• The /img folder contains all images.
  • The /js folder contains all the JavaScript files.
  • The /lang folder contains the theme's translations. Its access rights should be set at CHMOD 666 (for instance), so that the back office translation tool can read and write into it.
  • The /mobile folder contains the mobile version of the theme.
  • The /modules folder contains the needed template files for many modules.
  • The root of the folder contains TPL files only (Smarty files), as well as the preview.jpg thumbnail file.

Technologies

Basics

Just like any website, PrestaShop's themes are displayed as a mix of HTML, CSS and JavaScript. These three languages form the foundation of any site on the Web, and you should know them before attempting to edit an existing theme or create a brand new one.

More specifically, the default template (/themes/default-bootstrap) uses HTML5, CSS3 and jQuery-driven JavaScript (http://jquery.com/). We use jQuery v1.11+.

Smarty 3

At its core, a PrestaShop's theme is based on the Smarty 3 template engine (http://www.smarty.net/), which allows web-designers and developers to easily build their own theme, with little technical knowledge.

Smarty 2 has long been deprecated, and should not be used for PrestaShop 1.6 themes.

Bootstrap v3

Since version 1.6, PrestaShop includes the Bootstrap front-end framework (http://getbootstrap.com/). It is a collection of HTML and CSS tools built to help web designer create consistently beautiful and responsive designs (meaning that they can easily adapt to any screen size). Initially an internal effort to document and share common design patterns and assets within the Twitter company, it has quickly grown to become the most used front-end framework.

PrestaShop uses Bootstrap for both its front office and back office default templates.

Designers creating a new back office theme MUST use Bootstrap.

Designers creating a new front office theme SHOULD use Bootstrap. While this is not an obligation, Bootstrap is deeply built into PrestaShop.

Bootstrap initially uses the LESS dynamic stylesheet language (http://lesscss.org/), but PrestaShop uses the Bootstrap For Sass port (https://github.com/twbs/bootstrap-sass), Sass being the language that inspired LESS. This makes it possible to use the Compass framework.

This Designer Guide will dive on more depth into Bootstrap in a later chapter.

Sass and Compass

Version 1.6 also makes it possible to use the Sass scripting language (http://sass-lang.com/), and the accompanying Compass framework.

Sass (short for Syntactically Awesome Stylesheets) is a CSS3 preprocessor – that is, a layer between the stylesheets you author and the .css files you serve to the browser (as said by Dan Cederholm here: http://alistapart.com/article/why-sass). It aims at making life easier when creating CSS files by extending the CSS language:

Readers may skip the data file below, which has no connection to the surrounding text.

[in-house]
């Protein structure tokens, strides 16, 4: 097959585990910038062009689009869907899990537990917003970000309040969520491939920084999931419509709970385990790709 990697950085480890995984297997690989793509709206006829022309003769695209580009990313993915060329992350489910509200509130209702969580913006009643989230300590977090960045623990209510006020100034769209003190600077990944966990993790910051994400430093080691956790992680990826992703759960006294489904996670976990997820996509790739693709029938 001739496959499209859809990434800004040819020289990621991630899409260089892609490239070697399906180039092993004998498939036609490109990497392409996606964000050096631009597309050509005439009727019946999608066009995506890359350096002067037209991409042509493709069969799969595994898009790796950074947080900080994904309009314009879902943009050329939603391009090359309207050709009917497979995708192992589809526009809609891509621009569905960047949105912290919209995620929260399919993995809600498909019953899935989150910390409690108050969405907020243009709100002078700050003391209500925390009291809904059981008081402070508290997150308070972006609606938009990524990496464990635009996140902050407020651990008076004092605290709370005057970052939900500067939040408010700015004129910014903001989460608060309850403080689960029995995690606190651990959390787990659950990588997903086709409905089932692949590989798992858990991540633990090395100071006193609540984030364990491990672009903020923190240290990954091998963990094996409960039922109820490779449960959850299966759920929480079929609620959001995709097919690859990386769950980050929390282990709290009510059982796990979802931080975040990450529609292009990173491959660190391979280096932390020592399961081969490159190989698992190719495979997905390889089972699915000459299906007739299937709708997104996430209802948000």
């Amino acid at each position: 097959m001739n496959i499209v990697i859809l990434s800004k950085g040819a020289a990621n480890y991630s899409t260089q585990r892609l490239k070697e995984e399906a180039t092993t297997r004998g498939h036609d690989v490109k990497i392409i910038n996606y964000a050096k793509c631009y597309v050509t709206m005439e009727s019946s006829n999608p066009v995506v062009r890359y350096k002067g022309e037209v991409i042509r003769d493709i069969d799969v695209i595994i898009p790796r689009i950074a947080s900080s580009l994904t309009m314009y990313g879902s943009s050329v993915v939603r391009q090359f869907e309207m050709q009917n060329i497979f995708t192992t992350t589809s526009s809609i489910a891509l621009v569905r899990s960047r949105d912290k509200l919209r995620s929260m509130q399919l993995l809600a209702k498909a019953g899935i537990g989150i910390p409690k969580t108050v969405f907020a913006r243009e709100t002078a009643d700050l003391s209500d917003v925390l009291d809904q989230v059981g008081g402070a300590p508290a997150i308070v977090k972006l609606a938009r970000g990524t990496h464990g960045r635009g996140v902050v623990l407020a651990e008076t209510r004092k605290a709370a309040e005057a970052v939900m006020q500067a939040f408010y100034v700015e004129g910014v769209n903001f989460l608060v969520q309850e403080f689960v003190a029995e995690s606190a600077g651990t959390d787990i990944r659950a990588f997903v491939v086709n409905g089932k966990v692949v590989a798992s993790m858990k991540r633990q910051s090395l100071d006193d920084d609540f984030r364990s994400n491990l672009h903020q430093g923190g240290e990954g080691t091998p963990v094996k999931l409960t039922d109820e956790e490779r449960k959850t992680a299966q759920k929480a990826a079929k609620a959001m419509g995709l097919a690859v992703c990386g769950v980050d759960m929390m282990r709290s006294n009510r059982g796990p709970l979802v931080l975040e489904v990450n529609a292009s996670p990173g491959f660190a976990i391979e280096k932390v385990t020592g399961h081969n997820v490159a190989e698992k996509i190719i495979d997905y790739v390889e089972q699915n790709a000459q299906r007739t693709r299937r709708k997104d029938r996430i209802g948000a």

• It adds variables, mixins, and functions (with heritage).
  • It helps prevent code repetition.
  • It makes it easier to maintain code.
  • It makes writing code faster.
  • etc.

Instead of directly creating .css files, the designer creates .sass or .scss files which are then interpreted into standard CSS files using a command-line program or an online tool.
Note that this can be done with altering the way you are used your usual CSS process: as Dan Cederholm writes again, "Sass is an extension of CSS3, and its SCSS (“Sassy CSS”) syntax is a superset of CSS3. Meaning, any valid CSS3 document is a valid SCSS document as well."

For its part, Compass (http://compass-style.org/) is a Sass framework – that is, a combination of tools created to help you build and manage your CSS files using the Sass language. It is written in Ruby.

This Designer Guide will dive on more depth into Sass and Compass in a later chapter.

Advices

Browser extensions

All web-designers and developers should use the following developer browser extensions:

They provide a lot of useful tools, among which DOM explorer, CSS editors, network inspector, etc., and are a huge help when debugging HTML, CSS, JavaScript, and even Ajax requests.

Best practices

Here is a non-exhaustive list of best practices that you should follow when creating a theme:

  1. Do not mix HTML and PHP code; use Smarty tags in order to get a dynamic page.
  2. Do not mix HTML and CSS code; put the CSS code in a separate .css file.
  3. Always validate your HTML and CSS code using the W3C validators: http://validator.w3.org/ for HTML and XHTML, http://jigsaw.w3.org/css-validator/ for CSS.
  4. Do not make SQL queries from a PHP controller (.php file at the root of PrestaShop); use the existing methods from the PrestaShop classes, or create new methods for these classes.
  5. Always check if a method you need already exists in the available classes.
  6. Do not ever edit PrestaShop's own files; always build your code into modules in order to facilitate updates.
  7. Make sure to always produce a clear and readable code, making it easy to maintain that code for anyone in the foreseeable future.
  8. Do comment your code, and write both method names and comments in plain English.
  9. When editing the theme on a production site, always put the shop in Maintenance Mode first, via the back office' "Maintenance" preference page.
  10. Use modern browsers, such as Firefox (latest non-beta version), Google Chrome (latest non-beta version), IE10+ or Opera (latest non-beta version) – and make sure your friends and family members do too!
  11. Whenever possible, use CSS sprites (read http://www.alistapart.com/articles/sprites and http://www.alistapart.com/articles/sprites2/).
  12. Disable your browser's cache when developing.